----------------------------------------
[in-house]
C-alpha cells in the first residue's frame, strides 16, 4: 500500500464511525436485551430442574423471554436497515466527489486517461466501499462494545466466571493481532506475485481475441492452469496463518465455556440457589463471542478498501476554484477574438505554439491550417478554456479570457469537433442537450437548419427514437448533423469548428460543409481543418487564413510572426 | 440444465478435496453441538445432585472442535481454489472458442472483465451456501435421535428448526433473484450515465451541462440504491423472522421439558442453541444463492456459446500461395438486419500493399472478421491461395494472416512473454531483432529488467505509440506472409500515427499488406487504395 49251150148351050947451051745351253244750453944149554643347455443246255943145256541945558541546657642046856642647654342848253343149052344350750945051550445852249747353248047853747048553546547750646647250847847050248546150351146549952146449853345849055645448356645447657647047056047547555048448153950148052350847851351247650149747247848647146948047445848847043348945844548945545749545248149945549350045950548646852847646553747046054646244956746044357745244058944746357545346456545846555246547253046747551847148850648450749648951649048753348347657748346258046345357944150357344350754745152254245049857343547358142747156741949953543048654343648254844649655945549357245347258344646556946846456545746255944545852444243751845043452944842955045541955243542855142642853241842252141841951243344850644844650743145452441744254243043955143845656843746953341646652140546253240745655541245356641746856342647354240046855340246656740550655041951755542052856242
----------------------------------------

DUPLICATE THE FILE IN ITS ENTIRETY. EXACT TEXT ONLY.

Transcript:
[in-house]
C-alpha cells in the first residue's frame, strides 16, 4: 500500500464511525436485551430442574423471554436497515466527489486517461466501499462494545466466571493481532506475485481475441492452469496463518465455556440457589463471542478498501476554484477574438505554439491550417478554456479570457469537433442537450437548419427514437448533423469548428460543409481543418487564413510572426 | 440444465478435496453441538445432585472442535481454489472458442472483465451456501435421535428448526433473484450515465451541462440504491423472522421439558442453541444463492456459446500461395438486419500493399472478421491461395494472416512473454531483432529488467505509440506472409500515427499488406487504395 49251150148351050947451051745351253244750453944149554643347455443246255943145256541945558541546657642046856642647654342848253343149052344350750945051550445852249747353248047853747048553546547750646647250847847050248546150351146549952146449853345849055645448356645447657647047056047547555048448153950148052350847851351247650149747247848647146948047445848847043348945844548945545749545248149945549350045950548646852847646553747046054646244956746044357745244058944746357545346456545846555246547253046747551847148850648450749648951649048753348347657748346258046345357944150357344350754745152254245049857343547358142747156741949953543048654343648254844649655945549357245347258344646556946846456545746255944545852444243751845043452944842955045541955243542855142642853241842252141841951243344850644844650743145452441744254243043955143845656843746953341646652140546253240745655541245356641746856342647354240046855340246656740550655041951755542052856242